If you’re like me, you’re never short of great plans and ideas about what you want to do in your garden. Like growing some of your own seedlings.
But then there’s this little voice in the back of your head: Maybe I shouldn’t be so ambitious. I’ve never done it before. Yeah, but I don’t have enough time, it seems too complicated, and last year the seedlings got leggy and fell over.
I can’t. It won’t work.
Limiting beliefs and excuses like these come so quickly, and they can easily throw us into a funk. They often prevent us from trying at all, and we close our minds to thinking of solutions.
At this point, I’d normally jump in to tell you HOW to start your own seedlings. That will come later. Today I want to share WHY you might consider starting at least some of your own baby plants. And, in the process, we’ll help you re-shape those limiting beliefs or excuses.
Starting with: How can you turn those beliefs around into something more positive? For example: “I don’t have a green thumb.” Change it to: “I will learn what seedlings need to be healthy so I can regain my confidence and be a better gardener for my plants.”
To guide you through the process, we’ll embark on a seed-starting series to provide you with clear, actionable steps so you can grow seedlings that are stout and strong. And, yes, to do it with fearlessness.
Because I enjoy the process of raising my own seedlings simply, I’d probably do it anyway without a particular reason. But when I think about it, there are all kinds of good reasons for nurturing plants from seed. Here are my Top Five:
1. Earlier harvests
2. Greater variety
3. Save money
4. Getting a handle on food security
5. Exercise your brain!
You can get a jump on the growing season and put fresh food on the table sooner when you’ve grown tomato, cabbage and lettuce seedlings indoors for setting out when the weather mellows.
The sooner you can harvest, the greater your yield. Consider that growing seedlings under lights can help lift you out of the winter blues. Besides, plants don’t care if you’re having a bad hair day!
While Kodiak businesses do a splendid job of providing local gardeners with seedlings that thrive here, starting plants from seeds gives you a much greater selection. Suddenly, salads go from dull to delightful, and colorful flowers bring a smile to everyone (including you!) who experience your garden.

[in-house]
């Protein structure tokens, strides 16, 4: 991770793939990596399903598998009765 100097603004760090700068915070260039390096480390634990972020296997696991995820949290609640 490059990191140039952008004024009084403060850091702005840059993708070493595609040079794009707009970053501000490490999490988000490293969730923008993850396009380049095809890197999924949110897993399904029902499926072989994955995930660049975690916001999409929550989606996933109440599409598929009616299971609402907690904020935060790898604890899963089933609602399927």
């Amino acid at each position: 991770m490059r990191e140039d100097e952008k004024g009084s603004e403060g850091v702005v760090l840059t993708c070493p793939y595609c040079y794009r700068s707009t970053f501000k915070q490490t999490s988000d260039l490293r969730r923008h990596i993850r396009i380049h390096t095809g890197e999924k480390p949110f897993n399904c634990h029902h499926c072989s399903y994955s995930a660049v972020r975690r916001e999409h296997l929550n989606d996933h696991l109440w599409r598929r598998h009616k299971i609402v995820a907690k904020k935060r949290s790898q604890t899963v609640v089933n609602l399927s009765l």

Well, maybe. It’s true that for the price of a dozen tomato plants you can buy a handful of seed packets. Thing is, there are so many choices of seeds that you might find yourself trying new varieties — and putting your saved money back into more seeds! But since you’re likely to eat better and spend more quality time outside as a result, you’ll feel better!
GETTING A HANDLE ON FOOD SECURITY
Thanks to climate change (think extreme weather), supply-chain hiccups and the widespread use of chemicals (hello! only 2% to 3% of produce imported into the US is tested for residual chemical fertilizers, pesticides and herbicides) food security continues to be a household word.
Solution: Raising even a few of your own veggies can help you feel more in control of situations that, at first, might have seemed totally out of your control.
EXERCISE YOUR BRAIN!
When we think of gardening, we think of beautiful flowers, delicious vegetables, fruits and herbs. Gardening is a fun and therapeutic activity that people of all ages can engage in, incorporating a lovely blend between physical exercise, nature, sunlight and social interactions.
Most importantly, gardening has numerous health benefits, such as boosting your brain power.
Because gardening involves planning, organizing and decision-making, we strengthen neural pathways and build new ones as we tend to our plants.
Gardening allows you to boost your concentration levels and replenish your cognitive skills. These skills are extremely important to allow us to think, read, learn, reason, pay attention and remember details.
Bottom line: Gardening is a calming activity that helps us reduce stress, anxiety and depression.
For decades, studies have shown that simply viewing plants reduces blood pressure, pulse rate and muscle tension. Viewing beautiful natural scenery — along forested trails or in your garden — and listening to nature’s sounds is a great method to clear your mind of negative thoughts.
Surrounding yourself with green spaces and allocating your time toward cultivating a garden — even a few seedlings — will help generate a positive outlook on life.
Write this on a sticky note and post it on your bathroom mirror: I can do this!
See you next week.
Where you can find more organic gardening tips, fun recipes, and more:
Do you have a gardening question? firstname.lastname@example.org
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